SA resources help survivors deal with mental and physical trauma


Falcon Media Staff

Teal ribbons are placed around trees on campus for Sexual Assault Awareness.

Laura Sandlin, Reporter

As sexual assault cases rise, students may be unaware of the resources available to them as a decline in mental health and feelings of being alone become prevalent. 

In 2019, Bowling Green State University reported 19 rape cases and nine instances of fondling. Many victims are unaware of what to do or whom to turn to, and they are often left to figure it out themselves. Sexual assault awareness month (SAAM) occurs in April, and different events occur throughout the school year.

Following an instance of sexual assault, one’s mental health can be affected negatively. Sexual assault awareness on campus is advertised, however, not often talked about. Sara Scarlett is a member of BGSU NAMI, an on-campus mental health-centered organization.

“NAMI represents an organization about mental health advocacy and education. The mission of our organization is to promote mental health in the community and on campus, and overall make mental health a more comfortable topic for people to talk about,” Scarlett said.

Organizations such as BGSU NAMI and the Center for Violence Prevention and Education (CVPE) at BGSU provide resources for those affected by sexual assault. Each year, BGSU packs SAAM survivor kits to be donated to Wood County Hospital.

The Center for Violence Prevention and Education partnered with The Green Dot Strategy which addresses sexual violence, intimate partner violence and stalking through bystander education and intervention. 

Being aware of the proper prevention methods can help students, faculty and anyone in a situation where they may be affected by sexual assault or other violent situations.

All students can play a role in combating sexual assault by holding perpetrators accountable, supporting the rights and choices of those who have been assaulted and making full use of campus resources to educate themselves on this problem.

According to the CDC, one in every three men has experienced sexual violence during their lifetime and 1 in 4 women has experienced completed or attempted rape.

Holding perpetrators accountable is one of the most important parts of sexual assault awareness. Sexual assaults that occur at BGSU can be reported to the campus police at 419-372-2346 and can also be reported to the Bowling Green City Police. Even if the victim does not personally want to report their experience, a campus official may anonymously report, however, the claim would not be followed by an investigation, according to the BGSU website.

According to the BGSU website for sexual misconduct, “BGSU has a Task Force on Sexual Assault comprised of students, faculty, staff and a victim advocate to address this issue.”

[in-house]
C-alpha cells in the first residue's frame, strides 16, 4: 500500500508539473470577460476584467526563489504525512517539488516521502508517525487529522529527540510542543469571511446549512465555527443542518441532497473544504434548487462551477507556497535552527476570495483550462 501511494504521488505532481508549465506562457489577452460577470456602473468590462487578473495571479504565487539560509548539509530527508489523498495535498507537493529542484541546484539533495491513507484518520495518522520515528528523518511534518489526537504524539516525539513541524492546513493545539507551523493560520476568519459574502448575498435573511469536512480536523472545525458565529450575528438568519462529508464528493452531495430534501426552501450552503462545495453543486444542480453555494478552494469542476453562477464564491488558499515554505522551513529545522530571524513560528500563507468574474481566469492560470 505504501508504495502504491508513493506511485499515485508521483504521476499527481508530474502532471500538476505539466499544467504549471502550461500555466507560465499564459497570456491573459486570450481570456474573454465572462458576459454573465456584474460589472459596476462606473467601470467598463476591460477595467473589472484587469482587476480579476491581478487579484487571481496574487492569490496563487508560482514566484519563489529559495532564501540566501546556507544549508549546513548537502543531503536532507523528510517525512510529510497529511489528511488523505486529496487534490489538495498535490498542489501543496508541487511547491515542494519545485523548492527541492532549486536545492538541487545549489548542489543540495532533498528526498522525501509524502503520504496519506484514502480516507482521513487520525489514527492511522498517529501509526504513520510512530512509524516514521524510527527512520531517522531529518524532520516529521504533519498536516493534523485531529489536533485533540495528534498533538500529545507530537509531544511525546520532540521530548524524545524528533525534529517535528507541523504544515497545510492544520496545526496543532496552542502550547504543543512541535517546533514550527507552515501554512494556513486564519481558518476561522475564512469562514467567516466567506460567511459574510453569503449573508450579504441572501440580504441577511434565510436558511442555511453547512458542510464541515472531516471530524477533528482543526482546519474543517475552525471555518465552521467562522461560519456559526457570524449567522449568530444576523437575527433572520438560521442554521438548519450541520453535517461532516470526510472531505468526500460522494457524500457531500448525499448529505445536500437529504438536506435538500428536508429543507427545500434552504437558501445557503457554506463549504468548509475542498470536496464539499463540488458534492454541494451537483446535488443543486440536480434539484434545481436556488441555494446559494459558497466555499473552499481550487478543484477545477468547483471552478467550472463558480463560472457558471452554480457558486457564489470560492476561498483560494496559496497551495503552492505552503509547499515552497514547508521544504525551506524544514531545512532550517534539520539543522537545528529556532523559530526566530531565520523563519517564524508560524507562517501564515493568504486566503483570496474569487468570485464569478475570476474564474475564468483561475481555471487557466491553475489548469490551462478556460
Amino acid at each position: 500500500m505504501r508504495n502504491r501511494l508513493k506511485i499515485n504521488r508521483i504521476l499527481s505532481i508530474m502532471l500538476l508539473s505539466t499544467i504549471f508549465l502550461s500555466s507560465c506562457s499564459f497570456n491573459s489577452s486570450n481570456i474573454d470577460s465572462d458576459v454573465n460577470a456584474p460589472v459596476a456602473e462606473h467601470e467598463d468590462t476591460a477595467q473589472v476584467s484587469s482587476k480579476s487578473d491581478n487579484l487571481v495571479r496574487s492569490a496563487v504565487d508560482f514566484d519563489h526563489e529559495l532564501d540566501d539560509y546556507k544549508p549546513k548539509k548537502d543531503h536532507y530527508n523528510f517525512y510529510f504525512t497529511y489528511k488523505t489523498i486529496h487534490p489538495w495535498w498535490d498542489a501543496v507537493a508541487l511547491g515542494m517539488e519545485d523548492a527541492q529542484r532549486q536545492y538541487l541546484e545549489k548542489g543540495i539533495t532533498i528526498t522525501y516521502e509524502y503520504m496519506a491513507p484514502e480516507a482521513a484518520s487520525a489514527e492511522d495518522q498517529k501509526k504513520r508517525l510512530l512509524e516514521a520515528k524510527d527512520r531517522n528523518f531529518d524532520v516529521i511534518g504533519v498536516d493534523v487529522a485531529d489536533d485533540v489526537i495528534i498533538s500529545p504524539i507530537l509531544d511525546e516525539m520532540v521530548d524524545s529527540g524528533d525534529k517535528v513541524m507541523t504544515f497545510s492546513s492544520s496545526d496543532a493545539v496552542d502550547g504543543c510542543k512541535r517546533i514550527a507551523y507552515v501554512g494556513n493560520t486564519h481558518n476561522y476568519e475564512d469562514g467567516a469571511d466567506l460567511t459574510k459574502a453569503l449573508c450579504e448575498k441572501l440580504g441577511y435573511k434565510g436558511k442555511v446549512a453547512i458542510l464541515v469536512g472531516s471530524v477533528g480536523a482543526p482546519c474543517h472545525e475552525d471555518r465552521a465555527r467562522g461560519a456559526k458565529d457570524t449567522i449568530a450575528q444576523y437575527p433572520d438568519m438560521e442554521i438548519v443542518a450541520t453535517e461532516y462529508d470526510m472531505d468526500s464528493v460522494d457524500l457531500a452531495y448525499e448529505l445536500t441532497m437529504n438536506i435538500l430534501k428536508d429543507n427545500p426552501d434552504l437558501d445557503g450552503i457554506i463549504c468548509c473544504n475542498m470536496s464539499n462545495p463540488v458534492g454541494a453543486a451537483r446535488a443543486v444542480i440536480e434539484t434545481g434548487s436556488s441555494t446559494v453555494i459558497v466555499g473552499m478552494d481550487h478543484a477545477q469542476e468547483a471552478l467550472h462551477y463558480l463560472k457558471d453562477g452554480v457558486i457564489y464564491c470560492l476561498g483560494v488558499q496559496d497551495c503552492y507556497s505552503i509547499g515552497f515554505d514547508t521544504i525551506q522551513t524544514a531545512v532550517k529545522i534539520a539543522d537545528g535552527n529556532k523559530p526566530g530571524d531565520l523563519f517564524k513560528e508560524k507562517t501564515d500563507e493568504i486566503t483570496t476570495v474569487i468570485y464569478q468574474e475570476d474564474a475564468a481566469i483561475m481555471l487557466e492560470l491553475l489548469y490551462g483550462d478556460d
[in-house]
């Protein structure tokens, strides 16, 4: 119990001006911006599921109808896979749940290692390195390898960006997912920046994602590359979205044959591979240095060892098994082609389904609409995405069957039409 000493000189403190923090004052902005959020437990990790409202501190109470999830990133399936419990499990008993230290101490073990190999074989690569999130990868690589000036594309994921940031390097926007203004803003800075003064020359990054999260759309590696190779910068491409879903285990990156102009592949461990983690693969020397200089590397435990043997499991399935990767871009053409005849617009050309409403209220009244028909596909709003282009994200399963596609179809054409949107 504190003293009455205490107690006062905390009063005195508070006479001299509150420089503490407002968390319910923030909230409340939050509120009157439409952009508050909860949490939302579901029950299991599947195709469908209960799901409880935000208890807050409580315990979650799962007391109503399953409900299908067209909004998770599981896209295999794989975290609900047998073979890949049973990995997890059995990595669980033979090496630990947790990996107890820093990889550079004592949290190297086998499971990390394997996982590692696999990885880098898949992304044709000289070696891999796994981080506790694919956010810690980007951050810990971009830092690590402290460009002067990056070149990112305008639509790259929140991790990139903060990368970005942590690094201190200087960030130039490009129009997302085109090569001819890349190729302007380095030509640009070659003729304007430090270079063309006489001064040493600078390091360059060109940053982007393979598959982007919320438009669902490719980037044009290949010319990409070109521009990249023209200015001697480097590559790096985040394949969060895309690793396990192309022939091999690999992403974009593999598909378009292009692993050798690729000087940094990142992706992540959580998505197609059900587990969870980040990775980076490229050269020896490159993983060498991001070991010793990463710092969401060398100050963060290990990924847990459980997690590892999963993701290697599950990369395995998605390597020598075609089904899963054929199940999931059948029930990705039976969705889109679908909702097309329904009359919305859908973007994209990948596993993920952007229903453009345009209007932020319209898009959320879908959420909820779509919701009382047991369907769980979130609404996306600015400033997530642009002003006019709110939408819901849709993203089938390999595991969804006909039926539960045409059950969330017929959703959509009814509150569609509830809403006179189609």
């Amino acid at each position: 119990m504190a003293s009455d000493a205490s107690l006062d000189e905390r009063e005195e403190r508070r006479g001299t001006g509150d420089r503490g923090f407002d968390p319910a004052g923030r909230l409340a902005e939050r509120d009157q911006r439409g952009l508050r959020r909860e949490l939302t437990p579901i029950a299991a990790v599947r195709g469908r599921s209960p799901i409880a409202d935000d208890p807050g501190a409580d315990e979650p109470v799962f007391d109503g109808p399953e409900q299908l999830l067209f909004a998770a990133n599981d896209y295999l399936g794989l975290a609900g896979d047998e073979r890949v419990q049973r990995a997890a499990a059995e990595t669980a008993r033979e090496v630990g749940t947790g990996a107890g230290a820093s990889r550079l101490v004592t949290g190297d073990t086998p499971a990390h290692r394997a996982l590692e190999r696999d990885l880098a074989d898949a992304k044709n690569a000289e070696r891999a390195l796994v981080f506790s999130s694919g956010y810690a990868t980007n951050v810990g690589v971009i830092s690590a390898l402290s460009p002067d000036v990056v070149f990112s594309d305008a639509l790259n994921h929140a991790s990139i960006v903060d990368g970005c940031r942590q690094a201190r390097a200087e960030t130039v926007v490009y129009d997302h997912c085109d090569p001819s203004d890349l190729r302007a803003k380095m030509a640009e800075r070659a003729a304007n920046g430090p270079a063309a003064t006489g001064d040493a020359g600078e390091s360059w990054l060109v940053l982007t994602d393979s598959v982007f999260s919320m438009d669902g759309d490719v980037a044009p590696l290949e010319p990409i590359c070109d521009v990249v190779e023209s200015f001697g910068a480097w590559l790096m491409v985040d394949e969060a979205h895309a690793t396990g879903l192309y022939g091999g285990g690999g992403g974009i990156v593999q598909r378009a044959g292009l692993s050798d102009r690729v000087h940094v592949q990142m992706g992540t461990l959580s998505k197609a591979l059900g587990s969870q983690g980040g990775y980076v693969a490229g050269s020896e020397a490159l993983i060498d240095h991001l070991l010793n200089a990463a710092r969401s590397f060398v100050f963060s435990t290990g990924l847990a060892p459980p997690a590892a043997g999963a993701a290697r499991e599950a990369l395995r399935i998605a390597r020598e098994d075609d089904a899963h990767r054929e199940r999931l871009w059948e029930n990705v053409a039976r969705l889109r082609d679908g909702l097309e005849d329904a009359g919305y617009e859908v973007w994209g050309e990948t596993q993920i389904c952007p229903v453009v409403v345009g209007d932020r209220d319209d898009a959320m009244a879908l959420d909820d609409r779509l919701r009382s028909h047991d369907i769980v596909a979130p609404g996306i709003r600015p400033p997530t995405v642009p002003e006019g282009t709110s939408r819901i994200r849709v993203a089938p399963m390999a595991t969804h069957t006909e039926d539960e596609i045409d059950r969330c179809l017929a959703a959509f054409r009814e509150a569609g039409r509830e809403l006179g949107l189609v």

Representation is an important part of sexual assault. Victims understanding that they are not alone can help them to be cared for and heard.

Medical care is recommended after any sexual offense. At a minimum, such care allows for the treatment of sexually transmitted infections (STIs). In addition, if the assault has taken place within the last 96 hours, an exam can be conducted (known as a rape kit exam) to collect evidence for prosecution.

Students may seek medical care at the Falcon Health Center (FHC) during business hours or Wood County Hospital’s Emergency Room 24 hours a day. However, if the student does not want a rape kit completed, the FHC can still treat for STIs and provide emergency contraception. 

Non-students can go to the Wood County Hospital’s Emergency Room for a rape exam if the assault occurred within the last 96 hours. Non-students can also be seen at Planned Parenthood or by a private physician for treatment of STIs and pregnancy.

Advocacy is an important part of managing the experience of sexual assault. Bowling Green State University recommends The Cocoon, which is a 24/7 hotline that uses emergency and support services for sexual and domestic violence.

Advocates are available to listen and provide options, empowering survivors of crisis through their journey of healing. Services are available at any time – hours, days or even years – after being victimized. Cocoon advocates can meet survivors at any safe location to help, and contact can be by phone only if that is preferred. All services are provided at no cost and are completely confidential.

Counseling can also be an integral part of recovery from a sexual assault. The Counseling Center on campus works to help promote the well-being of students and helps to provide resources for students to use additionally outside of an academic setting.

Overall, the important part of sexual assault is prevention, reporting and recovery. A person’s physical and mental health is the most important following such a tragic event.